The point of this debate about terminology is to emphasize that NGOs are not just well-meaning, uncontroversial, non-political groups. Furthermore, there is no difference between the role of NGOs in domestic and in global politics. At both levels, they are diverse, controversial and of major political significance. The impact of a particular NGO may vary across time and place, and from one issue to another, but collectively NGOs generate the dynamics of political change. We have seen that there is often an assumption that NGOs are operating for the general public good or even that they are “progressive”. However, there is such diversity to the values advocated by different NGOs that they oppose each other, as well as putting pressure on governments and companies. Many women’s NGOs oppose religious NGOs on questions of sexual and reproductive behavior. Hunters, farmers and fishing communities oppose animal rights groups. Environmental and development NGOs have different perspectives on sustainable development from each other. Many radical NGOs are hostile to reformist NGOs who accept incremental change. It is not logically possible for anybody to support all NGOs nor indeed to be hostile to all NGOs.
Many government leaders express quite hostile attitudes. to NGOs, even in some democratic societies. In as much as this is a general sentiment, it is irrational. There are particular factors that explain the irrationality. Firstly, the increased impact of NGOs has caused resentment among those whom they criticize. Secondly, the claim by some NGOs that they are the “voice of the people” and hence have greater legitimacy than governments is deeply offensive to government officials. As they are quick to point out, it is also a ludicrous claim. Thirdly, the violence and the extreme revolutionary and/or nihilistic attitudes associated with some of the participants in a series of anti-globalization demonstrations, starting at Seattle in 1999, diminished the status of the other NGOs at the demonstrations. In some circles, there was even a generalized negative impact upon NGOs from the terrorist attacks upon New York and Washington in September 200 I. Nevertheless, virtually all government leaders, in both domestic and global politics, including those who have expressed hostility, will work with NGOs when they expect the most active NGOs to be allies, in support of their current political goals.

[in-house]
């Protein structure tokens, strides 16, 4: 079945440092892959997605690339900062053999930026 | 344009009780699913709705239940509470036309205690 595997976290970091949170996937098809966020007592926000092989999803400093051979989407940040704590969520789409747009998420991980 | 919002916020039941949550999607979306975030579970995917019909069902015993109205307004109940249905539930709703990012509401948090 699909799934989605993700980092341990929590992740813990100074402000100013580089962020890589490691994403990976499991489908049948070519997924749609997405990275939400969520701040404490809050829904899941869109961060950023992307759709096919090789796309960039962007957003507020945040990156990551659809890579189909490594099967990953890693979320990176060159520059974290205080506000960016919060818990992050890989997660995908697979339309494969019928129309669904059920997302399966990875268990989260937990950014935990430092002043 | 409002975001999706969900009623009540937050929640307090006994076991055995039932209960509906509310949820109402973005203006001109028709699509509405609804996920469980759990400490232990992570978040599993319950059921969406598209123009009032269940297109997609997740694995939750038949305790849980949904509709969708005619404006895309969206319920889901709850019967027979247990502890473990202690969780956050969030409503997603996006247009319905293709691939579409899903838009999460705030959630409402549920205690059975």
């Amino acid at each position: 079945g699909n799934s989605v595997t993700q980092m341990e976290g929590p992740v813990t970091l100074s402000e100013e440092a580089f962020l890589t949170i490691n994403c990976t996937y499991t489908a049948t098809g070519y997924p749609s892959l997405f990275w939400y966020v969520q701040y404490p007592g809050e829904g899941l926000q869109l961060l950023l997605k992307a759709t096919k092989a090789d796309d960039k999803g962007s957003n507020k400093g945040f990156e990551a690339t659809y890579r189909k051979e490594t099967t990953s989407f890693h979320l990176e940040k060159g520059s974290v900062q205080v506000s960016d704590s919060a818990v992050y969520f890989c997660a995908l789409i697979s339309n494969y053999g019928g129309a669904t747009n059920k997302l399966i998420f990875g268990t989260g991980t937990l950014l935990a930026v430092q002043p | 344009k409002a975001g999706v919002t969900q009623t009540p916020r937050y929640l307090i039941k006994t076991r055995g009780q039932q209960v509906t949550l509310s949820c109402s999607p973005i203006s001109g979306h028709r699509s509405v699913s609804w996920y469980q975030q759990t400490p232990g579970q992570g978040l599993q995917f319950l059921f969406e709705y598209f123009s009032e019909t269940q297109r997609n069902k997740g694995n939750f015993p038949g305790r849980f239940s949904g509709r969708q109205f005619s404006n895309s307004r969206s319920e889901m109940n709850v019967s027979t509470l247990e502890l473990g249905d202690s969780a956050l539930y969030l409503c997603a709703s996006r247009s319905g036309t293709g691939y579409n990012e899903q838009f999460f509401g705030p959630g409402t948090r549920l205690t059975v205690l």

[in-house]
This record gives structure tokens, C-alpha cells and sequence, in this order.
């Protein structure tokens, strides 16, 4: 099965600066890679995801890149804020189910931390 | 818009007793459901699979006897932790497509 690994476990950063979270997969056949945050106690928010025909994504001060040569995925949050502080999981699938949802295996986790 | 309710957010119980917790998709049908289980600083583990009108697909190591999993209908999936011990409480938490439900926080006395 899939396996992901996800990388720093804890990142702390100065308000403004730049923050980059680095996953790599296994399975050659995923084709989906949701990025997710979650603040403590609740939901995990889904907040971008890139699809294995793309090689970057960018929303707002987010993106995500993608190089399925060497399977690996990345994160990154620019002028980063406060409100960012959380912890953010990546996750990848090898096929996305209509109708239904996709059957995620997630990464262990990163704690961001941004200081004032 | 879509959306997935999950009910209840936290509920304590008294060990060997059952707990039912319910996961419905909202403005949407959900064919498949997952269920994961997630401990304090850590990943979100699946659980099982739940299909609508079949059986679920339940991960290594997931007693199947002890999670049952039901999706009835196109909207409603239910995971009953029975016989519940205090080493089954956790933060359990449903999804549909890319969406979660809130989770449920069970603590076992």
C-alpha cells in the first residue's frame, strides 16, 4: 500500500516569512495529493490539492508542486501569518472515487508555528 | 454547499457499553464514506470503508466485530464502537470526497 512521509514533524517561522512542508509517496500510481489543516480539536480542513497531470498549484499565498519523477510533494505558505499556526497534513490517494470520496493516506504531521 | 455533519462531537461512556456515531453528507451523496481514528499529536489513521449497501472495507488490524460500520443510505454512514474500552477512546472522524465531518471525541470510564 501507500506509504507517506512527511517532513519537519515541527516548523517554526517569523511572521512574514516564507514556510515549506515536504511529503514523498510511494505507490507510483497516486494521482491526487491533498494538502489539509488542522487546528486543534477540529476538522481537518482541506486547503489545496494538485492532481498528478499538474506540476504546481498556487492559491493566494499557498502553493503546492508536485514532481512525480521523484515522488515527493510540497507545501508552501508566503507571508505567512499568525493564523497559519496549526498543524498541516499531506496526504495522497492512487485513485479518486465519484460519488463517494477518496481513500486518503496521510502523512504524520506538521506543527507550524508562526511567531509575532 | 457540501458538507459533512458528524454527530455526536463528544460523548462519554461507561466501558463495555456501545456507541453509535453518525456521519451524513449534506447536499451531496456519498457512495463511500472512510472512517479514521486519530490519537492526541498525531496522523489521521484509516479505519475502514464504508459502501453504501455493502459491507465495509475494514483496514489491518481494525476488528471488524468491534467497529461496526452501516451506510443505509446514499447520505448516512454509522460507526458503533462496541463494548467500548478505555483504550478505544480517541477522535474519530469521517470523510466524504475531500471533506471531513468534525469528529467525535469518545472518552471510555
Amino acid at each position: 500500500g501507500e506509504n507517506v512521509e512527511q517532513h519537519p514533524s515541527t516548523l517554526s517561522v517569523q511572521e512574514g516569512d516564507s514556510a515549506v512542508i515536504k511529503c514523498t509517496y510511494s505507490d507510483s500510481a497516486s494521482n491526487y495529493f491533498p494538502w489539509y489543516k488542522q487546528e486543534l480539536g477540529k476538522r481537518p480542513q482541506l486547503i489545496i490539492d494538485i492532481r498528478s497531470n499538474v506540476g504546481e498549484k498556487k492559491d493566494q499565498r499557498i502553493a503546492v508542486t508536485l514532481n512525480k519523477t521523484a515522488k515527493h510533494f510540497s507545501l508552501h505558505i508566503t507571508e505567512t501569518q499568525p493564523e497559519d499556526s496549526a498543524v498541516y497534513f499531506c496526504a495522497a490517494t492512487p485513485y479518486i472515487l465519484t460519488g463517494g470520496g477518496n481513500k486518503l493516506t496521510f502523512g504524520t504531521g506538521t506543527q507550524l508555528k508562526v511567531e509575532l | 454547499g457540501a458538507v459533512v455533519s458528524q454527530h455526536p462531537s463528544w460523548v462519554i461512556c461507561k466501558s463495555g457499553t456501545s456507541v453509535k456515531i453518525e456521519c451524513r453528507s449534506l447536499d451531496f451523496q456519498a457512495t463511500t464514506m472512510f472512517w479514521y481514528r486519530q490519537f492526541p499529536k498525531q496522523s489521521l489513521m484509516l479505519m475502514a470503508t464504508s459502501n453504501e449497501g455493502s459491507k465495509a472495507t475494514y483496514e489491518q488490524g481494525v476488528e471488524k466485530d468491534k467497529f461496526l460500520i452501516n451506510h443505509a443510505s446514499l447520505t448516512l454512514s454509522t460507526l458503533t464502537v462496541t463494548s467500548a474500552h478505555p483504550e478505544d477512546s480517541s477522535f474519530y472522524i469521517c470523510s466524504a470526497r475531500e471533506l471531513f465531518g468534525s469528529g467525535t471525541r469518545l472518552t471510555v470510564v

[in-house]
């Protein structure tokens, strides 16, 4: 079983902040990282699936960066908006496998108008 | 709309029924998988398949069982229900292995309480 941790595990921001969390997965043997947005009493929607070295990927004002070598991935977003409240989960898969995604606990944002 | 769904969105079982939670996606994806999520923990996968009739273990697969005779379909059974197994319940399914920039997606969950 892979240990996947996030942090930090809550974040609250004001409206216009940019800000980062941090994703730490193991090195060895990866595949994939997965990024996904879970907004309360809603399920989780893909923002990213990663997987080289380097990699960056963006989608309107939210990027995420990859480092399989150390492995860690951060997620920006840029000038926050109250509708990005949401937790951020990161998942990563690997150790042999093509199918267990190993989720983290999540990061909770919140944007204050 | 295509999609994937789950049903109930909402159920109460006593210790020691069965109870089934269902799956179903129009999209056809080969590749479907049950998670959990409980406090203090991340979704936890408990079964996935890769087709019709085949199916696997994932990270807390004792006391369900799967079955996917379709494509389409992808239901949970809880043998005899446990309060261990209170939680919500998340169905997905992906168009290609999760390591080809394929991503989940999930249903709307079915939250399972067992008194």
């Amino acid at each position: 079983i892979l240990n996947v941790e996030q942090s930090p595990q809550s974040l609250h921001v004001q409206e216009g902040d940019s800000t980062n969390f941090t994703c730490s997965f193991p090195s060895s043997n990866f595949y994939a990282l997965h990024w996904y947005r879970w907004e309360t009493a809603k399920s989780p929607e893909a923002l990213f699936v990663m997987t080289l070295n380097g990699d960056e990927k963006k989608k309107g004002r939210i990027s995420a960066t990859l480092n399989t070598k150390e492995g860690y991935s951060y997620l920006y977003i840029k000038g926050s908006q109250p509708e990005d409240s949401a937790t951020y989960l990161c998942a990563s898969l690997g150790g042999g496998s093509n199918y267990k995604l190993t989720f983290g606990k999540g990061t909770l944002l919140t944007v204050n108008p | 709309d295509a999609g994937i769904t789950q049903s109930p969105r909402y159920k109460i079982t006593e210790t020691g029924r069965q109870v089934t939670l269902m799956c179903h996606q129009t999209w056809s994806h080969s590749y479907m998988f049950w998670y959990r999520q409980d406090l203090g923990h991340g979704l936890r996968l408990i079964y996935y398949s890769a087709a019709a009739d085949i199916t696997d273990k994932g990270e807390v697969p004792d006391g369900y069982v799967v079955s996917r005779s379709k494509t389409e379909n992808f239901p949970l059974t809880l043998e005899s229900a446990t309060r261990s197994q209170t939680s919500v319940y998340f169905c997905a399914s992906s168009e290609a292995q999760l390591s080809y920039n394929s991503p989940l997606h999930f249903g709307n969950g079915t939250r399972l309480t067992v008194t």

There is often confusion about the role of NGOs in democratic political processes. Denial of their democratic legitimacy arises when democracy is simply reduced to the right to take part in governmental decision-making. Clearly, on this limited basis, NGOs cannot claim a greater legitimacy than elected governments. Many NGOs themselves do not have democratic procedures within their own organizations and many only represent a small number of people. Even the minority of NGOs that elect their leaders, have conferences to decide their policies and have millions of members, still have no basis to claim a right to take decisions on behalf of society as a whole. These arguments were obscured in the 1970s and 1980s when many NGOs significantly expanded their membership and their activities. In this period, more governments were authoritarian than democratic. Under regimes that are communist, feudal, fascist, military dictatorships or corrupt oligarchies it might be reasonable to claim NGOs are more representative of society as a whole, but such regimes have become the exception in a world of democracies from the 1990s onwards.
However, a wider view of democracy totally legitimizes the role of NGOs. Democracy is not just the holding of elections every four or five years. It is also the continuous process of debate, in which the legislature, the political parties, the media and society as a whole put questions on the political agenda, formulate alternative policy proposals and criticize the policy of the government. On this basis, any NGO has a right to participate, however large or small and however representative or unrepresentative of a particular sector of society it may be. Indeed, in both domestic and global politics, policy-making could not be democratic without the active participation of NGOs. Nevertheless, their legitimate role in sustaining an independent civil society does not give them any right to supplant the role of governments.